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Interesting:  Bill Joy leaving Sun...

http://news.com.com/2100-1012_3-5073205.html?tag=fd_top

Something big is coming down the pipeline. Care to speculate?

Crimson
Tuesday, September 09, 2003

Yeah, he just wants to do something new.

Allen left MS.

Woz left apple.

I mean, the guy is 48 years old and seriously rich.

I wouldn't jump to conclusions.

Joe
http://www.joegrossberg.com

Joe Grossberg
Tuesday, September 09, 2003

He needs time off to build his bunker:

http://www.amazon.com/exec/obidos/tg/detail/-/0553528351/qid=1063124181/sr=1-8/ref=sr_1_8/002-2942859-2558452?v=glance&s=books

Nick
Tuesday, September 09, 2003

I saw Joy talk at a Sun/Java conference in Seattle. He was a *huge* disappointment. His presentation had very little content and was delivered poorly.

In fact that was probably the second worse talk I've ever attended. The absolute worst was a woman from Microsoft presenting Passport/Hailstorm.

Clutch Cargo
Tuesday, September 09, 2003

Why build when you can buy? Here is a Subterranean Fortress for sale in rural Washington. This tri-level house sits on top of a camouflaged 4-story deep Subterranean Fortress designed to handle virtually any disaster.

http://www.invisiblepuzzle.com/subterraneanfortress/index.htm

_runtime
Tuesday, September 09, 2003

anyways, what has he done for me lately? Sure he helped develop the old school BSD, but for years now, he has been held up in his secret lab in Boulder, CO working on JINI and JXTA vaporware.

_runtime
Tuesday, September 09, 2003

Bill is told to have predicted the extinction of humanity by our technological achievements in the next two generations.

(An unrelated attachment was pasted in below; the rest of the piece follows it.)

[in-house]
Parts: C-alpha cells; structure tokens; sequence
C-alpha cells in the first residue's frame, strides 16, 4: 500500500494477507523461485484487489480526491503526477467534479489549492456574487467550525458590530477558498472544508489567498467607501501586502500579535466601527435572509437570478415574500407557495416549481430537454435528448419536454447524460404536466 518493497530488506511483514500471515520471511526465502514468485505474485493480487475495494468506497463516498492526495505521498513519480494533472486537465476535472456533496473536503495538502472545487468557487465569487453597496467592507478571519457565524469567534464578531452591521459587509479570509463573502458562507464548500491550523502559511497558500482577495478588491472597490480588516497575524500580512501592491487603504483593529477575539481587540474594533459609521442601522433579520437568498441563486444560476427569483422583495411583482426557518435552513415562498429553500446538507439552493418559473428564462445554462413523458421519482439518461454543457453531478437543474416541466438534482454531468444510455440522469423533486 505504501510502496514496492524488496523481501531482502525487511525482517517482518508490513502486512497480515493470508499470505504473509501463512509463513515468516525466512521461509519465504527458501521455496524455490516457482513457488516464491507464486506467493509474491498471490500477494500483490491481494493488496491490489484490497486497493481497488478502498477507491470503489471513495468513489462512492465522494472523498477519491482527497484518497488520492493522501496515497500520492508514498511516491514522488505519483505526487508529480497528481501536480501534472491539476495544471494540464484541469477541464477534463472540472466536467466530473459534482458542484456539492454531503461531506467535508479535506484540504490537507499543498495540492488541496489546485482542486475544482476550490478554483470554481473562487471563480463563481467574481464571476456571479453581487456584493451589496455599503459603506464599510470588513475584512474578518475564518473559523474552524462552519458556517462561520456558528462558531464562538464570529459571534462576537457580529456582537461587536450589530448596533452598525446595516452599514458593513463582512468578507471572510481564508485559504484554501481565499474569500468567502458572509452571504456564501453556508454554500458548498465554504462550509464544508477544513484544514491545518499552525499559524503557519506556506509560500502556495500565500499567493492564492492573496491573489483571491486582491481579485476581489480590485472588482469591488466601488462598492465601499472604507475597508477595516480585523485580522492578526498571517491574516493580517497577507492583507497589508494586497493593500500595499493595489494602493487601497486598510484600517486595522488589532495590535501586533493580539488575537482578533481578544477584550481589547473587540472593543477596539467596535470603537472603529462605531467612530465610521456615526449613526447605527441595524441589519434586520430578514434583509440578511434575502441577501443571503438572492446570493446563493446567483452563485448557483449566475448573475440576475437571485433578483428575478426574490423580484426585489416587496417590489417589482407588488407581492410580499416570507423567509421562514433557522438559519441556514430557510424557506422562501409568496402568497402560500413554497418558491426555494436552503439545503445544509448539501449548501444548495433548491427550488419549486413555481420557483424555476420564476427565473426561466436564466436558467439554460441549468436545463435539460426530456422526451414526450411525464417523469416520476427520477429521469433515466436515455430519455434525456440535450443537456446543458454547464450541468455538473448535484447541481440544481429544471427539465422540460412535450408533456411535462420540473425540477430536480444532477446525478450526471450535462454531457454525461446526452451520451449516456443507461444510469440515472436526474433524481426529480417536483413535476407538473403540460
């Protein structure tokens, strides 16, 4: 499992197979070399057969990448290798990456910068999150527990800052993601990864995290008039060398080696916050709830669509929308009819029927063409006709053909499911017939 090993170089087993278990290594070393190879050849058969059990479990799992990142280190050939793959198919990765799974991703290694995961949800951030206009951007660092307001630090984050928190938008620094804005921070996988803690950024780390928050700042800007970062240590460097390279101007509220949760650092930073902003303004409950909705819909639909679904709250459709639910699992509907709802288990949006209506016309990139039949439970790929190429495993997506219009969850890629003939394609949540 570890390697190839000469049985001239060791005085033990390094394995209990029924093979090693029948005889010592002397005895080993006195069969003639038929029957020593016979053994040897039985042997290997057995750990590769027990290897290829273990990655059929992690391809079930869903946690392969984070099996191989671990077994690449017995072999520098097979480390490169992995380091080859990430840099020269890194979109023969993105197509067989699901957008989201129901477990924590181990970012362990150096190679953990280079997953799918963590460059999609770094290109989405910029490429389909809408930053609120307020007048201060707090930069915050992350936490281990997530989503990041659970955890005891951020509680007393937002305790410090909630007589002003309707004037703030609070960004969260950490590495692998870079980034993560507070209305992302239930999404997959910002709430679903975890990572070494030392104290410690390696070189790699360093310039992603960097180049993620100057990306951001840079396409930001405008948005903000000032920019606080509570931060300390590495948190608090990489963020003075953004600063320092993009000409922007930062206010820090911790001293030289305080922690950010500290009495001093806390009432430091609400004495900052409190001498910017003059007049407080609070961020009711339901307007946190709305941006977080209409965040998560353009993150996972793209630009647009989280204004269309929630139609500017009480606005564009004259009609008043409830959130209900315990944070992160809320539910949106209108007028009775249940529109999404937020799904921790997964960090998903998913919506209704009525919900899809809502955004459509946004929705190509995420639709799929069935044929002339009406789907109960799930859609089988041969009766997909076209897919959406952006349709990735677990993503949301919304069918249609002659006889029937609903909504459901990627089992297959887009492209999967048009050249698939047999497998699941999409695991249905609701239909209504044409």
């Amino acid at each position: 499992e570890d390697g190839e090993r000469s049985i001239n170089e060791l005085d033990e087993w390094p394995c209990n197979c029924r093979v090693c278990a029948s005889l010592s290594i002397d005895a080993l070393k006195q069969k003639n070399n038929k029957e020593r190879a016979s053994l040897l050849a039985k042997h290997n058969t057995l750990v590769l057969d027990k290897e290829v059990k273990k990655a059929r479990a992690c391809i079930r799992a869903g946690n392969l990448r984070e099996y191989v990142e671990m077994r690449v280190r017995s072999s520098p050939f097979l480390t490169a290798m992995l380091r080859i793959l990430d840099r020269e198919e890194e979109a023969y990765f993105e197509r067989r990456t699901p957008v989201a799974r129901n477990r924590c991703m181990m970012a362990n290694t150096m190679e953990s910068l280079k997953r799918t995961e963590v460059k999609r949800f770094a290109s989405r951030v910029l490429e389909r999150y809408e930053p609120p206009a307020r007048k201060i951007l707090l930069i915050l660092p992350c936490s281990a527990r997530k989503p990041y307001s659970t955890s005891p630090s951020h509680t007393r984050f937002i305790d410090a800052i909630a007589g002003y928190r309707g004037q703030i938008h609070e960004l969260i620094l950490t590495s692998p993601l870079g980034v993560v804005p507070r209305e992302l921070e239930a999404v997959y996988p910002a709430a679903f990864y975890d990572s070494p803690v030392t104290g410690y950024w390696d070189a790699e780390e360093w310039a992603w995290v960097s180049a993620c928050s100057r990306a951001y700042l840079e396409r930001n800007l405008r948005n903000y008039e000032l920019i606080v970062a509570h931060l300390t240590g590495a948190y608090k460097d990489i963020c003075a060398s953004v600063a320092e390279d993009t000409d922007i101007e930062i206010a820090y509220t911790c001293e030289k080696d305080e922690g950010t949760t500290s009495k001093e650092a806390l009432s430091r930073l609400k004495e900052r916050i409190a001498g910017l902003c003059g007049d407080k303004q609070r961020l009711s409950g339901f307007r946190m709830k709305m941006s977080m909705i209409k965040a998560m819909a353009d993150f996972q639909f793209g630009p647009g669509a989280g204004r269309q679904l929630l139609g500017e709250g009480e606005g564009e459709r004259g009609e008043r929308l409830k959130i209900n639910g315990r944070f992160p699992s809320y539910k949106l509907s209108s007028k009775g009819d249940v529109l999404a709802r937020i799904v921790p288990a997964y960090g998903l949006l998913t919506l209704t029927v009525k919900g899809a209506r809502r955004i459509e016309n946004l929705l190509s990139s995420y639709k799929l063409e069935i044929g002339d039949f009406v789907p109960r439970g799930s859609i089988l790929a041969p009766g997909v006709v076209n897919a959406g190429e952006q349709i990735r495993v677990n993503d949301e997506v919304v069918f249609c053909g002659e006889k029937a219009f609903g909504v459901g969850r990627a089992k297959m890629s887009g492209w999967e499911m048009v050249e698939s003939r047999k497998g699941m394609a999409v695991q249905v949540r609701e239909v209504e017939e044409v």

Johnny Bravo
Tuesday, September 09, 2003

Actually, while I also found the BJ talks I have witnessed to be a big dissappointment, I'm with the Joy on the techno-scare bit. Notn that I would predict something (anything beyond the 5 year horizon, right?), but it is true that technology augments the "destructive" potential of the individual without a corresponding increase in containment powers of scociety to protect itself against rogues.
Will this lead to destruction, or to a society where every single real-life interaction is as security enveloped as it is on the Net today? Who knows?

Just me (Sir to you)
Wednesday, September 10, 2003

He might have said it was possible within the next two generations, but remember this was in the boom where tech seemed to grow without bound.  His real argument is that the damage one person can inflict has been rising through history, to the point where an extreme Individual can lead to the extinction of humanity.

Overall, he gives humanity 50% survival probability.  He didn't say how he assigned this, but it was pretty obvious he simply didn't know if an Overwhelming attack or defense technology would appear first, so he split the numbers according to his lack of psychic ability.

sammy
Wednesday, September 10, 2003

"Notn that I would predict something (anything beyond the 5 year horizon, right?), but it is true that technology augments the "destructive" potential of the individual without a corresponding increase in containment powers of scociety to protect itself against rogues."